One argument I’m hearing from Hill types favorably inclined to the emerging deal is this (obligatory disclaimer — I’m not a budget wonk): The special committee will have real trouble recommending tax increases because it will work off the “current law” baseline that assumes the expiration of the Bush tax cuts etc. for $39 trillion in revenue over the next decade. So any tax increase the committee recommends will have to be an increase on top of all the tax increases already baked in the cake and therefore truly massive from the perspective of “current policy.” Also, working off the “current law” baseline will make Gang of 6-style gamesmanship — where tax hikes are sold as tax cuts — impossible; it will eliminate the baseline ambiguity on which the Gang of 6 depended for its dishonest advertising. Republicans think this may all but force the committee to recommend cuts rather than tax increases.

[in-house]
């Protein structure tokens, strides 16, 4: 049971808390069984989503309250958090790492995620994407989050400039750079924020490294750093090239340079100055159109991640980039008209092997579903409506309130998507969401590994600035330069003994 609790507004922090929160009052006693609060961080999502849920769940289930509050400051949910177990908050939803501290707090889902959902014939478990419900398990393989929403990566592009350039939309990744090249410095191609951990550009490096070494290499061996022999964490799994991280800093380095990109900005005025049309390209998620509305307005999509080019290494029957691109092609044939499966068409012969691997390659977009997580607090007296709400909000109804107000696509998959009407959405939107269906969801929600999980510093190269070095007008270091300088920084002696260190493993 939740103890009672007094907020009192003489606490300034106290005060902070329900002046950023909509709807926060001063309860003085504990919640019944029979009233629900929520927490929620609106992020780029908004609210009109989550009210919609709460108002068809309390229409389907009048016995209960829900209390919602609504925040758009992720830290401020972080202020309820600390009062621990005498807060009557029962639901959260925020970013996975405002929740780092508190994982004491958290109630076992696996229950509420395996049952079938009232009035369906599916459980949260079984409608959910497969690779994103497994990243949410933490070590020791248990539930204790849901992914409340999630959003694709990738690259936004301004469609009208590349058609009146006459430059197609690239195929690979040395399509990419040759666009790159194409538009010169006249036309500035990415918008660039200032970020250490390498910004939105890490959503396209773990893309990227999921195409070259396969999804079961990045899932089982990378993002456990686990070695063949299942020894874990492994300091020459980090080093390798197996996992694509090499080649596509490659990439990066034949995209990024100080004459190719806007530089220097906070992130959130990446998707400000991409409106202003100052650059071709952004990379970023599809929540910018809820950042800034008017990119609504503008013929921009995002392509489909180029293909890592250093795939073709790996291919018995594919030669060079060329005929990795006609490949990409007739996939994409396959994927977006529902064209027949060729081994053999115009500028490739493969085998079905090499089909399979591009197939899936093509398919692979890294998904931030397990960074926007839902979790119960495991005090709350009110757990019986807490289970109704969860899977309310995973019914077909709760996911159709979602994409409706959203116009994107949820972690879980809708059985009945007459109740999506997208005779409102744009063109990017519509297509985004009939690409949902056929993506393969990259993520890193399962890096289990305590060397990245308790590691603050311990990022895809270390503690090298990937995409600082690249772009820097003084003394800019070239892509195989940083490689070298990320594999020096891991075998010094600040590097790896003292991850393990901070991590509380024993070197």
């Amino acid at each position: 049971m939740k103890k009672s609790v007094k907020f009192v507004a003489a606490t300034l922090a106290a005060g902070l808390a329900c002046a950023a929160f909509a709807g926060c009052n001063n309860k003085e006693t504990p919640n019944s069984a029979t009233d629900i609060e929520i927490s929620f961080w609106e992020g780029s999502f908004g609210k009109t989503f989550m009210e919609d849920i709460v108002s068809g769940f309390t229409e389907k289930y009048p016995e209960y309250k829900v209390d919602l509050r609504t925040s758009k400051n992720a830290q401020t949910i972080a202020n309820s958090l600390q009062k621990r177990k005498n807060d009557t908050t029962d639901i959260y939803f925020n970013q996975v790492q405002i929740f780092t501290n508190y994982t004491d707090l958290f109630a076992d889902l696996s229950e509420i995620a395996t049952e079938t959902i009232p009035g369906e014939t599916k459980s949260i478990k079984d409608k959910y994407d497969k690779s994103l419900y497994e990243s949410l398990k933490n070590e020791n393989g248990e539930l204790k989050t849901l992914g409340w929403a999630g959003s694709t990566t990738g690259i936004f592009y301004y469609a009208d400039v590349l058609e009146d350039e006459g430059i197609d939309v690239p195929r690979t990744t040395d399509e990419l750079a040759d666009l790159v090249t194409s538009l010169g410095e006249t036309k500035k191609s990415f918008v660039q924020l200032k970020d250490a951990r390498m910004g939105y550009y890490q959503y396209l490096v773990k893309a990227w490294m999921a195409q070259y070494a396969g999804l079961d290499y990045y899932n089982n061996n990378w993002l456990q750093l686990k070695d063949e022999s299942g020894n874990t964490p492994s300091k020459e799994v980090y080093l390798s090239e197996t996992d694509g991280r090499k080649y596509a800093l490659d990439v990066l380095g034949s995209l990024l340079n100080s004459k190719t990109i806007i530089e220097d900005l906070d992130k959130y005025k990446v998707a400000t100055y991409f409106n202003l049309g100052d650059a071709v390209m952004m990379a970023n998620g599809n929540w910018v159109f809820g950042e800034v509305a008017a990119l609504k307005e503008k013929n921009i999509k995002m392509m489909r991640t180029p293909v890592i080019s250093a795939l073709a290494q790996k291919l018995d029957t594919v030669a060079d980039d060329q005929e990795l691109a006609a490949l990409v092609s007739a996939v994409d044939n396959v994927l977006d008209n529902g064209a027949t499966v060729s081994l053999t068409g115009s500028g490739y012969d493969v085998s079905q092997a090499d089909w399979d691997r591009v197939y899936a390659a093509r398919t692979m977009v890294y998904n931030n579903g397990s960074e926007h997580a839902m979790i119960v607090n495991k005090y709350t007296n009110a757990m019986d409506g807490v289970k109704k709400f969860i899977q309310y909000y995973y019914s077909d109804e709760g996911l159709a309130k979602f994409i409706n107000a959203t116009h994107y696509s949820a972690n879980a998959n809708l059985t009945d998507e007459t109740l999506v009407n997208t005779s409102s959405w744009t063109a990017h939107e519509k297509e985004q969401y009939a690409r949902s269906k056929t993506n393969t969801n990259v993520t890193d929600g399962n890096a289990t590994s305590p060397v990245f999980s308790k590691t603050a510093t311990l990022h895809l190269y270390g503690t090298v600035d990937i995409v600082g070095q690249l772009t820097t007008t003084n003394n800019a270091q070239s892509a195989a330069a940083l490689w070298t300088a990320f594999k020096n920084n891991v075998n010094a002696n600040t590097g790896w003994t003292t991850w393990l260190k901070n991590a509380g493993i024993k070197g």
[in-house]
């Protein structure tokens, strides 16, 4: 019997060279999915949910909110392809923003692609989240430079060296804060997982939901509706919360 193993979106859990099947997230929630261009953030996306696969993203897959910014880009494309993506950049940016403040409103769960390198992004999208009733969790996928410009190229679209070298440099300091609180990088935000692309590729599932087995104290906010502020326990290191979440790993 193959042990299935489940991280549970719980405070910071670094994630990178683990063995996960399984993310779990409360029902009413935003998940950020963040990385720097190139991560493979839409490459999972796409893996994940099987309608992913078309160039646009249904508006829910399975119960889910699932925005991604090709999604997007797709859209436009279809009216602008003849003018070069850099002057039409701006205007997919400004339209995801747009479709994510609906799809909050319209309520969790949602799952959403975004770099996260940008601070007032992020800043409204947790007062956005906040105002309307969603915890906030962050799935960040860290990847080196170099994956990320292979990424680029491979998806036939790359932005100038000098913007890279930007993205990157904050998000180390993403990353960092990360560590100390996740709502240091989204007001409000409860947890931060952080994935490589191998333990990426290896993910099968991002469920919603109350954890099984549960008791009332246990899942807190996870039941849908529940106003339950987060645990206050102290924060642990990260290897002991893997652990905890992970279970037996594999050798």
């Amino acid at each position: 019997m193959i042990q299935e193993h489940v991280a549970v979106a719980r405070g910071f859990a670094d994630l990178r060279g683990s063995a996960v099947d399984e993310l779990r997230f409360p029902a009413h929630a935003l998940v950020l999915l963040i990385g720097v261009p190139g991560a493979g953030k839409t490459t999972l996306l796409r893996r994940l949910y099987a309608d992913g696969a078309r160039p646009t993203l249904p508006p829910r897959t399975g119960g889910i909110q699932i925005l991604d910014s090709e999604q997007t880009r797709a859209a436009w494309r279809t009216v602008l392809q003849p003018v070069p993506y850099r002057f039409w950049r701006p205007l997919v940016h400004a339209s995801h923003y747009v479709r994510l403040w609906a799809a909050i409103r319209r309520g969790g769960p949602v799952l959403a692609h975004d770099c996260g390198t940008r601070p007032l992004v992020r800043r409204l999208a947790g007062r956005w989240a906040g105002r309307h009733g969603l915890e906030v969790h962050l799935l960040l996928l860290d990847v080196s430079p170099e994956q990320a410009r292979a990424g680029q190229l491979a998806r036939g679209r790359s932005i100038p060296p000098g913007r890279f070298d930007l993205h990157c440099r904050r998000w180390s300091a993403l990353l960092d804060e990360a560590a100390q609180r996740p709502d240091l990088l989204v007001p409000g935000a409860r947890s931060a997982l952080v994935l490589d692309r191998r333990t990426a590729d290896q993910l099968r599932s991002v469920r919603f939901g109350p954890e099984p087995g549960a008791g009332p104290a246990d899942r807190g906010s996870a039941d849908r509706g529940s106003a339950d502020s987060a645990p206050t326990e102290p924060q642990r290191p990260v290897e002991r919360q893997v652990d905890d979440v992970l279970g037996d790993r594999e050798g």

A friend on Capitol Hill e-mails that this is fine as far as it goes, but it only applies to the individual side, not the corporate side of things, meaning oil and gas, corporate jets, etc., are fair game.